Metro-East News

Fewer people are dying from cancer. Here’s why.

Traci Luitjohan wasn’t too concerned about the spot on her face, but her family doctor wanted her to get it checked out just in case.

So Luitjohan, of Highland, saw plastic surgeon Ryan Diederich, who also didn’t think much of it. However, they did a biopsy.

It came back positive for spindle cell melanoma — a type of skin cancer — in May 2013.

Diederich, who operates MidAmerica Plastic Surgery in Glen Carbon, performed surgery to remove the cancerous cells. At that time, it was not in the lymph nodes.

But three years later, she had a pain in her hip, which turned out to be cancerous cells attacking a chip in her pelvis.

“When you have melanoma it’s in your system and it just doesn’t attack until something is weak in your body,” Luitjohan said. “It attacked that chip fracture.”

She immediately began treatment with two immunotherapy drugs — opdivo and yervoy — in April of last year.

“That I caught it that early is why all these treatments are working,” Luitjohan said. “This immunotherapy is really, really helping a lot of people.”

Early detection is one of the reasons the cancer death rate has declined 25 percent since 1991, according to statistics released by the American Cancer Society in a report last month. The report titled “Cancer statistics, 2017” was authored by Rebecca L. Siegel, Kimberly D. Miller and Ahmedin Jemal. It also attributes the decrease in cancer death rates to reductions in smoking and advancement in treatments like immunotherapy drugs.

The medicine Luitjohan is taking shrunk the tumor on her liver from two centimeters to below one centimeter. She also has some other spots on her liver that doctors think are scar tissue. All will be removed during a surgery she is having on March 1 at Siteman Cancer Center in St. Louis.

“It’s all good news,” she said. “Fingers crossed, the surgery takes care of everything.”

Local doctors including Diederich are encouraged by the new statistics showing a decline in cancer rates.

Diederich serves as president of the Madison County Medical Society. On behalf of the doctors in the group, he released the following statement:

“The physicians of Madison County remain committed to the patients of Southwestern Illinois. With further research, advancements, and the support of our community we are optimistic about these findings and look forward to even greater strides in the future. With proper screening as recommended by your physicians, we can continue to make progress in the fight against cancer.”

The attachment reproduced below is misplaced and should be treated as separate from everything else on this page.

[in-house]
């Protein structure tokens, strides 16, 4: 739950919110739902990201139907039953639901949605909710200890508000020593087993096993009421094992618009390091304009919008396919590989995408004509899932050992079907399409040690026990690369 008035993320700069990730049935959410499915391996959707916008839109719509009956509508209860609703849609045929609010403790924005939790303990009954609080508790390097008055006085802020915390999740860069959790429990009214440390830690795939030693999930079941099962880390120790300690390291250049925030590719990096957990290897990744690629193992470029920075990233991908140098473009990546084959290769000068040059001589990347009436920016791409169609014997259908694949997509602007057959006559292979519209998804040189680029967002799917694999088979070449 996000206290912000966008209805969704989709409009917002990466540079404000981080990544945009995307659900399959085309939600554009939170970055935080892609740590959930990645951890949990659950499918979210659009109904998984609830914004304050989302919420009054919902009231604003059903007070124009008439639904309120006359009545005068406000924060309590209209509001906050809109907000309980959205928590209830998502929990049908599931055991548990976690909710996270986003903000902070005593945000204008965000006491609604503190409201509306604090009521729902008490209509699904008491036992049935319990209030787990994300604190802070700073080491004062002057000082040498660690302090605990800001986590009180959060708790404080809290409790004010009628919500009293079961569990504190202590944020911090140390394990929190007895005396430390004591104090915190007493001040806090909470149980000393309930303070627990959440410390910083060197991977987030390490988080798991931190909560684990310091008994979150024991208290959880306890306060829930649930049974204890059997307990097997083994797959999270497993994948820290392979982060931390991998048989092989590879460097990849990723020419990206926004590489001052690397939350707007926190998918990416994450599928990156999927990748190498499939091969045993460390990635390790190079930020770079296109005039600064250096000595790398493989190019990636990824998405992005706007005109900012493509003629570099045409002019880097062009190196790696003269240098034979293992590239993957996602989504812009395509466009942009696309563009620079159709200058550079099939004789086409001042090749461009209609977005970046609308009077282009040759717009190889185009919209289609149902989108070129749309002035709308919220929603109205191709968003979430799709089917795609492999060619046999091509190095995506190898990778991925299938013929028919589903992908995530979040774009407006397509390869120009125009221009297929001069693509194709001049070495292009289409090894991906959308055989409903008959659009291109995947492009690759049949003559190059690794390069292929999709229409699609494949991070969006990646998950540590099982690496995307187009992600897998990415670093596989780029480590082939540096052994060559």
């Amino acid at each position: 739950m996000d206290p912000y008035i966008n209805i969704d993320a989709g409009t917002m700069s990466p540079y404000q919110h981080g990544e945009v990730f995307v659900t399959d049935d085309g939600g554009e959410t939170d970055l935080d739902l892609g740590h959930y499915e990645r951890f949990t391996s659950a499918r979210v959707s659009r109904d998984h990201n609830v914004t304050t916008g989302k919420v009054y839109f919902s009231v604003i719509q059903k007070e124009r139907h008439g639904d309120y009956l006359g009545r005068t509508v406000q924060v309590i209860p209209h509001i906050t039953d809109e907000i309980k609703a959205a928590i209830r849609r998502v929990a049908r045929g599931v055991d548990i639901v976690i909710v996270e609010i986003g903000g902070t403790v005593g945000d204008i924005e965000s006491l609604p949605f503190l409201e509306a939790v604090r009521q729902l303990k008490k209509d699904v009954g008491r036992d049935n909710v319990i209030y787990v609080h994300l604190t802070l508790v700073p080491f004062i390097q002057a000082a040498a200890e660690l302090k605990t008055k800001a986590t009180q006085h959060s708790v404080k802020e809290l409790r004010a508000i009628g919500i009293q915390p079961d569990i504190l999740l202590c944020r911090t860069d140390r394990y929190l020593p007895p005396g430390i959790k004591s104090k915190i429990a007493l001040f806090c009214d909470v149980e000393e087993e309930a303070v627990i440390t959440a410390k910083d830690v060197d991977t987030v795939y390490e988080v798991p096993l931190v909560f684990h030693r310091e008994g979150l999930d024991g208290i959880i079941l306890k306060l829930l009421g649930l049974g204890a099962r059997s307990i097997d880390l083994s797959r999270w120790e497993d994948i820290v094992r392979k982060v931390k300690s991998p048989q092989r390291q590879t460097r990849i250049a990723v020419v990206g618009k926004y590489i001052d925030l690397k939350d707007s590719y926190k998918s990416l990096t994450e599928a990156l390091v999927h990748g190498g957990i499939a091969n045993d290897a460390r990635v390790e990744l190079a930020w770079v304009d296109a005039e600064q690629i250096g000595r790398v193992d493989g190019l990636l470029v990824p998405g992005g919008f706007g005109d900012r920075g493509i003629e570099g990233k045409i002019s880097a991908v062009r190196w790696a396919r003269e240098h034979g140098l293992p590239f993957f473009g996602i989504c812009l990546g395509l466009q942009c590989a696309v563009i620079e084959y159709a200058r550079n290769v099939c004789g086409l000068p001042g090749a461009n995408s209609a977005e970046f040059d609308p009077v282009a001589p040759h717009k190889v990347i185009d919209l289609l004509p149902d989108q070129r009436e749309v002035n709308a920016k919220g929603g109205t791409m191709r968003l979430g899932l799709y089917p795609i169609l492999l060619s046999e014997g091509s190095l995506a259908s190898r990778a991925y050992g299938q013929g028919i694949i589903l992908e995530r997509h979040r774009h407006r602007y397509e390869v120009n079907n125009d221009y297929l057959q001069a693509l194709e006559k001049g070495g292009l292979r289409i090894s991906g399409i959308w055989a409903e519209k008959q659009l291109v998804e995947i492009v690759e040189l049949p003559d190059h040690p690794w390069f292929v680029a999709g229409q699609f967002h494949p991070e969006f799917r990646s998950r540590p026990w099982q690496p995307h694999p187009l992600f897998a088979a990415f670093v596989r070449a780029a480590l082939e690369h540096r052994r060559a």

The leading type of cancer is breast cancer for women and prostate cancer for men, according to Diederich.

Dr. Jason Lee, a radiation oncologist at the Cancer Treatment Center in Swansea, emphasized the statistics in the American Cancer Society report is from two years ago because of the time it takes to collect data and analyze it.

“It’s probably the best data we have from a public health perspective,” he said.

Lee is encouraged the cancer death rates and the incidents of cancer are “trending in the right direction” — downward.

“That’s a reflection of a number of things. One is detection. Two is screening programs. Three is essentially treatment options, which have become a lot more advanced over the last 10, 20, 30 years,” he said. “If you put that all together you kind of see a global trend toward improvement in cancer outcomes.”

Importance of screenings, early detection

Since she was diagnosed with melanoma, Luitjohan has been spreading awareness throughout her community about the importance of early detection.

“I was very lucky with catching everything early,” she said.

Luitjohan, 56, who was born and raised in Highland, encourages everyone to get screened for skin cancer. “It’s really getting the word around,” she said.

A family member started a Facebook page to raise awareness as well. It can be found at


“It’s important to catch it early,” Luitjohan said of cancer.

Lee said, “If we can find a way to detect cancers early, for the most part, cancers caught early have more favorable outcomes, both in terms of survival and in terms of long-term side effects that patients have.”

He explained that typically early-stage cancers “demand far less aggressive treatment.”

“If we can avoid more aggressive treatments for early stage cancers, then we have done the people a favor, not just from a survival perspective, but also from a toxicity standpoint,” Lee said. “Early detection is critical for that.”

Overall, there’s been improvement in not only early detection but prevention as well, according to Diederich.

“Patients are being more aware of their care and different techniques they can use to prevent cancers,” he said.

Often times, Diederich said early cancer detection occurs at home or when patients meet with their primary care physicians.

“We are finding that these screening tools have made a substantial improvement,” he said, such as mammograms when appropriate, low-dose CT scans for early detection of lung cancer, regular pap smears and colonoscopies.

“It’s hard to beat colonoscopies. Colonoscopies have been found not only for early detection of cancer, but some of these early polyps that could go onto to be cancer are treated. So not only is it early detection but it’s actually early treatment which can dramatically affect that outcome of that type of cancer.”

There’s some controversy surrounding prostate cancer screenings, according to Lee. In 2012, the United States Preventive Services Task Force came out against routine screening for prostate cancer.

“I think the task force really made the point that early screening while it can detect more cancers doesn’t really necessarily lead to better outcomes,” Lee said. “So it’s a conversation that patients need to have with their primary care doctor on whether or not screening is appropriate for them.”

In his practice, Lee said he’s seeing “more of the later-stage prostate cancer” as there’s been a trend toward less screening.